Hot Water Heater, The Basics
The average hot water heater accounts for 25% of the home's total energy use. With rising energy prices, it just makes sense to learn a little more about these units. There are various types available but the most common is the storage type water heater. This is where a tank of water is heated by a built in burner or electric element to a set temperature and maintained at that temperature until hot water is required at a tap.
These units have an energy efficiency rating that is referred to as the energy factor (EF). This is a relative rating of the efficiency and ranges from about .5 to 1.0. In simple terms, the higher the EF the less it will cost to operate.
Another rating of these units is their first hour rating. This is a measure of how much hot water the unit can provide in the first hour you turn it on. It takes into account the amount of water stored and how fast it can heat it.
A hot water heater is also rated according to its storage capacity. This is the number of gallons of water the units can hold.
Standard units can use gas, electric, oil, geothermal, or the sun to heat the water. The energy source you choose should be based on the price and availability of the energy source as well as up front cost.
They all operate in the same basic way. A thermostat senses the temperature of the water inside the tank. It turns the fuel on and off as required to maintain a set temperature. That temperature is adjustable to suit the tastes of the customer.
These units have some added components for safety and to make them last longer. First, they have a safety feature that is called a temperature/pressure relief valve. This is a valve that opens to relieve the pressure in the tank in case of a malfunction. The outlet of the valve is piped down to within a few inches of the floor. This is to prevent injury and damage if the valve opens. The water released when the valve opens will be extremely hot and may flash to steam.
Another safety feature that has been implemented in the United States is called flammable vapor ignition resistant (FVIR) technology. This is basically design features that are integrated into a hot water heater to prevent flammable vapors such as gasoline in a garage from entering the unit and igniting. The technology usually includes three parts. The first part is called the flame arrestor plate and allows combustion air to enter the unit while preventing flames from escaping downward and igniting vapors. The second part is typically called a thermal cutoff switch. This is a temperature sensor located near the burner that opens to shut the gas off. This will usually occur when adequate combustion air is not available. this will cause the burner flames to droop and the cutout to open. The final part is usually a LDO screen. This is basically an air filter that is installed to prevent the combustion air openings from becoming clogged by lint, dust, and oil.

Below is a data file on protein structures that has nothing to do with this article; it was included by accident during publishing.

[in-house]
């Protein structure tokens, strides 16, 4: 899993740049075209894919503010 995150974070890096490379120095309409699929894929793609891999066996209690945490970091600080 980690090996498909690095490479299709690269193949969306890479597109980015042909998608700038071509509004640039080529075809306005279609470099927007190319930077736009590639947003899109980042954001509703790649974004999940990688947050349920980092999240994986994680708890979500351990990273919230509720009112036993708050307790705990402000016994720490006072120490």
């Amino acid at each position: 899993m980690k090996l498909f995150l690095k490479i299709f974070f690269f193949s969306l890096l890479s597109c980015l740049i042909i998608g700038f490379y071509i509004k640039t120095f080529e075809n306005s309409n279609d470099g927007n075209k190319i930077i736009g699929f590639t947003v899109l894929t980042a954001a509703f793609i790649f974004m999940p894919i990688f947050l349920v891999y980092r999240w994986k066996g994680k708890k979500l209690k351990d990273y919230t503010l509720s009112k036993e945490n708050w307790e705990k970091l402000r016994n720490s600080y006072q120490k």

**HOT TIP** If your unit has this feature, the screen will require periodical cleaning.
Most storage units have what is called a sacrificial anode. This is a metal rod that is suspended in the tank. Minerals that are naturally in the water interact with metal and can eat away the metal. This anode provides a place for the reaction to occur without damaging the tank.
One big disadvantage of this type of hot water heater is that, as the tank of water sits in your home, it cools off. This is referred to as stand by heat loss. Then the heater has to turn on to heat the water back to temperature. This wastes energy dollars!
If the insulation value on your tank is less than R-24, it is a good idea to install a water heater blanket. This will help to minimize the standby losses and therefore save you money. Water heater blankets are available in many stores or you can even make your own. If you purchase one, get one with at least an R-8 insulation rating.
If you have an electric unit, you can also install a timer that will help to lower the standby losses. The timer is set to only maintain the water temperature at specific times during the day. They are available at many hardware and home improvement stores for less than $50. The timers can save you 5-10% on your water heating costs which will pay for the timer very quickly.
You can increase the efficiency of your water heating system by adding a solar water heater or a drain water heat recovery system.